Well done to all the volunteers - a happy Christmas to you all!
4.5 based on 218 reviews
Not only is the Palace well worth visiting but so is the village of Culross. Externally you soon realise that this is not a Palace at all, but all will soon be explained by the excellent guides. Once you have watched the short introductory video presentation (recommended) you are free to wander around the interior and Gardens at your on pace. The rooms give a real feel to what living here would have been like in days gone by and the information provided by the guides makes it all the more real. For me one of the best revelations was the roof tiles and how the design fitted to the strapping. A small thing I know but i found it fascinating. Taking the town tour is also a must to visit the town house and Bishop Leightons study and to see the benefits carried out by the Little Houses Improvement Scheme. Highly recommended and well worth spending the day here.
4.5 based on 1 reviews
The magnificent ruin of a great Royal Palace set in its own park and beside Linlithgow Loch. A favoured residence of the Stewart kings and queens from James I (1406-37) onward. Building work commissioned by James I, III, IV, V and VI can be seen. The great hall and chapel are particularly fine. James V (1512) and Mary Queen of Scots (1542) were both born here. Surfaces inside the Palace are mainly stone slabs and small cobbles in the courtyard. The ticket office, shop and courtyard are accessible to visitors with disabilities. More mobile visitors should be able to access the first floor which forms the main part of the property. Access is available to Linlithgow Loch and extensive peel (park).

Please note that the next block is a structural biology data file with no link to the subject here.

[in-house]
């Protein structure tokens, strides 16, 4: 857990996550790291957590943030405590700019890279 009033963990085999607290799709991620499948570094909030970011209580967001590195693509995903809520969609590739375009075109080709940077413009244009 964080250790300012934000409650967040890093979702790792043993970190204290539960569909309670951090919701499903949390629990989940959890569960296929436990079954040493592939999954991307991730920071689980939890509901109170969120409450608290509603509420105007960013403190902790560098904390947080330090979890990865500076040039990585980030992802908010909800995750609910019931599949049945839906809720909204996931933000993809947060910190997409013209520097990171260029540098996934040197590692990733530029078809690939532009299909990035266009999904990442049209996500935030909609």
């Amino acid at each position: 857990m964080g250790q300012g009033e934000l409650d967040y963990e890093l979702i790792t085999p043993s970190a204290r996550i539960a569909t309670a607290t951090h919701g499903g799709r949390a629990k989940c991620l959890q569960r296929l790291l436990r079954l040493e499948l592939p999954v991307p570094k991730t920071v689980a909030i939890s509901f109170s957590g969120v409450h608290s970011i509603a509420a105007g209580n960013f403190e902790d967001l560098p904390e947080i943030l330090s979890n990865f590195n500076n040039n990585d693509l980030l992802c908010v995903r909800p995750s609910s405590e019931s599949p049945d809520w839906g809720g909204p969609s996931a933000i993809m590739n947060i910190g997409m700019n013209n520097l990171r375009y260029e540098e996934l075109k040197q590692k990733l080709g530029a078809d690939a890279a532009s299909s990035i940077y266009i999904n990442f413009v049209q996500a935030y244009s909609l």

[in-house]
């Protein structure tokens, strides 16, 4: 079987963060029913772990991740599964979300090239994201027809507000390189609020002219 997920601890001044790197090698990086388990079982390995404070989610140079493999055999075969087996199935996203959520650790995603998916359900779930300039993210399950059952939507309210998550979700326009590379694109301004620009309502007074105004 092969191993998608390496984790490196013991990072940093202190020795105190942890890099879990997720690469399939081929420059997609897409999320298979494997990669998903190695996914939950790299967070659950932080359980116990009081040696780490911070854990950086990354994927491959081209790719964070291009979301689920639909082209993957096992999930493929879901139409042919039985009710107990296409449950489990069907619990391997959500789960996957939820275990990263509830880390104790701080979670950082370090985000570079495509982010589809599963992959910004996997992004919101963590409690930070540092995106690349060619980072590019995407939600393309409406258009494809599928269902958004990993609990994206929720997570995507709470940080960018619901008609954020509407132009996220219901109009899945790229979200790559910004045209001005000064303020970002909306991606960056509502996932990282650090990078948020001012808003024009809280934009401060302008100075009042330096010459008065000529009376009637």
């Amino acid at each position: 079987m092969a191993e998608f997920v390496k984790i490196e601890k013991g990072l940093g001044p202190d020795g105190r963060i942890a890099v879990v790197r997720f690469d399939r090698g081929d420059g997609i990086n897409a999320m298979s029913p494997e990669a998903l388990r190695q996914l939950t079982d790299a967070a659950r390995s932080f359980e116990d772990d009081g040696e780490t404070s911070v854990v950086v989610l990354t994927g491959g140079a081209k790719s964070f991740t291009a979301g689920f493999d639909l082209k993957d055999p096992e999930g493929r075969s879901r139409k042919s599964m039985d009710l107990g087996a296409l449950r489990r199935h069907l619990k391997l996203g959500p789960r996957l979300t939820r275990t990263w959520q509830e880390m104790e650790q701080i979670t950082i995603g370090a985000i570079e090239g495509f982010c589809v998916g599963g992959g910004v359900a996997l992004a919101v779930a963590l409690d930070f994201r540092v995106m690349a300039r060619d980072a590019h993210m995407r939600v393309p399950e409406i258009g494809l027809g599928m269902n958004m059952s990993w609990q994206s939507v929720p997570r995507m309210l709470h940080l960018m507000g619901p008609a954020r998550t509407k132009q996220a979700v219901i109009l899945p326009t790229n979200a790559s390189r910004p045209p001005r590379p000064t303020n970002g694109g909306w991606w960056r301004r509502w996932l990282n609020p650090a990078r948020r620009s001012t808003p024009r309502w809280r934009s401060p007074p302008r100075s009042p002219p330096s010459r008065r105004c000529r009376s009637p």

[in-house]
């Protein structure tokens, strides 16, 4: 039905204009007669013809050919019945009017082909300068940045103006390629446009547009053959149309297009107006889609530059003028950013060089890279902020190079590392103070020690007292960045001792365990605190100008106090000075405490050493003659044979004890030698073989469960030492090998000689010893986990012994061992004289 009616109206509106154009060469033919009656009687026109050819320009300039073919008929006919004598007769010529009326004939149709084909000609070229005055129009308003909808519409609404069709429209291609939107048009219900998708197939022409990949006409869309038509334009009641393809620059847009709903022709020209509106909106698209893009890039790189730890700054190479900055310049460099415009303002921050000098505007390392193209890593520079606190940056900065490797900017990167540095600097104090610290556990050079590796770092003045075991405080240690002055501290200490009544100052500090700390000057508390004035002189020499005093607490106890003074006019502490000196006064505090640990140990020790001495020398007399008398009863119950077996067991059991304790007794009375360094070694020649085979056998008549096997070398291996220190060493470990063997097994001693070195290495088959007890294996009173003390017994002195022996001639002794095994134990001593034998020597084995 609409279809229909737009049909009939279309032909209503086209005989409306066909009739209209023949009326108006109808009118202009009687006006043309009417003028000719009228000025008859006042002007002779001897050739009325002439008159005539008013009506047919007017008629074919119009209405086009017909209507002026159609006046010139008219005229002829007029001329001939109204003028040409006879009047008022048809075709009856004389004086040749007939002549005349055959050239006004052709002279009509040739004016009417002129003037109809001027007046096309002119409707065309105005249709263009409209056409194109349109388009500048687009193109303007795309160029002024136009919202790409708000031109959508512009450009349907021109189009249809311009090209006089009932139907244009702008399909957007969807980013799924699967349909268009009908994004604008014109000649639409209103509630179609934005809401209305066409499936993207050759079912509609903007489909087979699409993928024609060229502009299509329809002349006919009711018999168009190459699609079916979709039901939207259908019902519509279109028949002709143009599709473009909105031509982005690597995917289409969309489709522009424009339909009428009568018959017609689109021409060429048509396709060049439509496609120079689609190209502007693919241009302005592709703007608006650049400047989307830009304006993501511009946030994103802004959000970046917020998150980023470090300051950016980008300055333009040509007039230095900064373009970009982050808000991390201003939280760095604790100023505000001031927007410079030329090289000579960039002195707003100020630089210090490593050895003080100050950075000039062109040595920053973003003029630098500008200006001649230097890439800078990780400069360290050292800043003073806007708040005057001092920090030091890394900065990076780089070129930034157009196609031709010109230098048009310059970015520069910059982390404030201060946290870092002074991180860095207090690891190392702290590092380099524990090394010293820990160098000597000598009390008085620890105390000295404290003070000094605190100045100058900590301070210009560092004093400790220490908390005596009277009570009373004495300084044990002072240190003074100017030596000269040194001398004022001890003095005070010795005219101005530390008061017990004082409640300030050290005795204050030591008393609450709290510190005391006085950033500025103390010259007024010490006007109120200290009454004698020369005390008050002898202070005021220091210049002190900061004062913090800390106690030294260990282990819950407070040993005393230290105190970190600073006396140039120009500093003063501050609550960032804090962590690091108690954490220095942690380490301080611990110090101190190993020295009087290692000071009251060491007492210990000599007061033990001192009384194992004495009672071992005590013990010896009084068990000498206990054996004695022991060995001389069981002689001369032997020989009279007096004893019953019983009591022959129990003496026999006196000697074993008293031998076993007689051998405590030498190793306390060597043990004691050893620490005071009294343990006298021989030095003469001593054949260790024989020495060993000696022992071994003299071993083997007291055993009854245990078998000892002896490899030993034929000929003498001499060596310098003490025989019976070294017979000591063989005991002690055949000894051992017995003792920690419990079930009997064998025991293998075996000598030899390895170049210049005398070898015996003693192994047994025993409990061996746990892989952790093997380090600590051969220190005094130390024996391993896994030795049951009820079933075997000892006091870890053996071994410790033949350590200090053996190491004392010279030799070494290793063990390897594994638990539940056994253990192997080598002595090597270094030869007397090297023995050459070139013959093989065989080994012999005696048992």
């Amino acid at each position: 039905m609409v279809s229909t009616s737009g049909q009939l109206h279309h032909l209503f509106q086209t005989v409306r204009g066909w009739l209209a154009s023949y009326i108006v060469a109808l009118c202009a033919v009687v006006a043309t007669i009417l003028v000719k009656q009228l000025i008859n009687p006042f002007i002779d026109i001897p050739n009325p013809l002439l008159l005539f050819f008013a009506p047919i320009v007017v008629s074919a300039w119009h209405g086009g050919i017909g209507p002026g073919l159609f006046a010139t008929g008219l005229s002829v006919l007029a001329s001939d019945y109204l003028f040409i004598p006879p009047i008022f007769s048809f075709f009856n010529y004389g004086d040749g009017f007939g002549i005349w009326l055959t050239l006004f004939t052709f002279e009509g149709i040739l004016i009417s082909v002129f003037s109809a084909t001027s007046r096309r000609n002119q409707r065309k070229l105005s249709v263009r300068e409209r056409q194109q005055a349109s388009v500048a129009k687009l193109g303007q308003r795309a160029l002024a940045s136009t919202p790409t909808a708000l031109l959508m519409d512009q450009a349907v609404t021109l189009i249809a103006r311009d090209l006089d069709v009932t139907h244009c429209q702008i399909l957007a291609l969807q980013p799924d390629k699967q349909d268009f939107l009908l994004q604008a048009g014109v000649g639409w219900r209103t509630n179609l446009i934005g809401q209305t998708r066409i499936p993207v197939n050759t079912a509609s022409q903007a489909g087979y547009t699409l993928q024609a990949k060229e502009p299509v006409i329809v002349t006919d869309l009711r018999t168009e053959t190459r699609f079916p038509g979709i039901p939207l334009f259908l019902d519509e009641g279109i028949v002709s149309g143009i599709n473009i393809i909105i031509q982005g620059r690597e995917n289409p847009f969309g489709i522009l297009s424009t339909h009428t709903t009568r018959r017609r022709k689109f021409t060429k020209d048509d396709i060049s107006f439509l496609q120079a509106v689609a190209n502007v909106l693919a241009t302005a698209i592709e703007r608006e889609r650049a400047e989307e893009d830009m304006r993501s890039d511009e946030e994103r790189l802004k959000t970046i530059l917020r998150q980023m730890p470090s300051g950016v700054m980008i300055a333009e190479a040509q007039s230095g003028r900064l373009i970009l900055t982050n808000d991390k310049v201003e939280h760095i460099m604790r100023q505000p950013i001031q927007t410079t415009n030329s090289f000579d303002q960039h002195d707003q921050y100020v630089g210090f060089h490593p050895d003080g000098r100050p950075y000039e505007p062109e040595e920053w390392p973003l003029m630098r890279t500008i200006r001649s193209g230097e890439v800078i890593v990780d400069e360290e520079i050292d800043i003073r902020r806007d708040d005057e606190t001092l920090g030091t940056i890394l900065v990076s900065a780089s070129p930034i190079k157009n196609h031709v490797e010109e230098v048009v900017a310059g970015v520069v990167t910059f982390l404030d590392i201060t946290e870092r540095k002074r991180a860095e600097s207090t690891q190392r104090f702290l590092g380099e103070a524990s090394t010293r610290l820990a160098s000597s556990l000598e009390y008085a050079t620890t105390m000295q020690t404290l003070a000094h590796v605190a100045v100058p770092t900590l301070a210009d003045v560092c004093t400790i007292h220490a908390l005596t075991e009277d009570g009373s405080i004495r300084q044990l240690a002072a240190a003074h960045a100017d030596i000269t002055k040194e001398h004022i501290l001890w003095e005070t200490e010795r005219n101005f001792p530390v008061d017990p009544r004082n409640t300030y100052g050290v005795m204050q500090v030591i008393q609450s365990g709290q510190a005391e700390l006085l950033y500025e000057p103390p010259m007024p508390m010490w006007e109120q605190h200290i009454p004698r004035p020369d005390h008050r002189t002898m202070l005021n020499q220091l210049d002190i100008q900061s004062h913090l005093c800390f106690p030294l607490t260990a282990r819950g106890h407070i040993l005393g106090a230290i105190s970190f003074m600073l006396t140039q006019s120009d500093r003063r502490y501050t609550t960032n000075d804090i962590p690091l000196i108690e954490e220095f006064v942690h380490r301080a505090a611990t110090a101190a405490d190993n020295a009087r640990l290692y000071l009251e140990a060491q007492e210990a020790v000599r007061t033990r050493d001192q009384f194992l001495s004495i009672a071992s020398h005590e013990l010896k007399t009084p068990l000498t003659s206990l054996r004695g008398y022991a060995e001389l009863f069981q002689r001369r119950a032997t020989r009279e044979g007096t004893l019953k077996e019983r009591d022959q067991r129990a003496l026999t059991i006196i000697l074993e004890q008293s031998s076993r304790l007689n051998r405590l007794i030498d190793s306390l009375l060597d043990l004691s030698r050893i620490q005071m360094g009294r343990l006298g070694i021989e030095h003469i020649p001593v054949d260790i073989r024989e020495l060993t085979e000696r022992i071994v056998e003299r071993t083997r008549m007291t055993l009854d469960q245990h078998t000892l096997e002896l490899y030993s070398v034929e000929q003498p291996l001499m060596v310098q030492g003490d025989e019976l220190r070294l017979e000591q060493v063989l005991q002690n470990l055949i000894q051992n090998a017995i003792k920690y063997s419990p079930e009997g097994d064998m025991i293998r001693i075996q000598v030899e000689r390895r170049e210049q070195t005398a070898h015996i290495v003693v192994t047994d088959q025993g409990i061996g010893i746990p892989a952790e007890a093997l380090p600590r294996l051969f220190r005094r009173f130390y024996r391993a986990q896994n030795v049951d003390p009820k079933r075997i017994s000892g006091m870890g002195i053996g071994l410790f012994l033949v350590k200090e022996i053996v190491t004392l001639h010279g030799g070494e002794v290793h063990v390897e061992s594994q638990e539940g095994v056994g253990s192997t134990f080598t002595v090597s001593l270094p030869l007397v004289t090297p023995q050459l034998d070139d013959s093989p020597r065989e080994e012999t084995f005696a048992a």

We have visited Linlithgow Palace many times and return most months.
The views from the outside are equal to the views from inside.
The friendly staff will give you a warm welcome and are very knowledgeable on the history of the building and the historical events
The Palace setting next to Linlithgow Loch is just amazing at any time of the year, parking is limited at busy times but there is plenty of parking just a short walk away. There is also good links by train and bus if you want to use public transport
Treat yourself to a pleasant walk around the Loch , it is about 2.5 Miles, the views of the Palace will take your breath away
4.5 based on 199 reviews
Xtreme Karting in Falkirk allows both adults and cadets (ages 10-15) to experience the thrill of motorsport at its best! The FIRST Karting centre in Scotland to achieve the 5 star rating from Visit Scotland! The centre features a purposely designed customer lounge area, with large windows overlooking the whole track area, and track side viewing, both areas feature the latest in race timing displays, allowing spectators to watch all the action on the track in complete comfort. The professionally designed track is set within a 30,000 sq ft unit, and features the latest barrier protection systems to ensure the safety of drivers. The exciting track layout features a bridge / underpass section and has been specially designed with hairpin bends, sweeping corners and long straights to provide adrenalin packed racing for novices and seasoned experts! The track is tested to the limit by our high performance EVO 5 Karts, specially tuned to deliver blistering performance!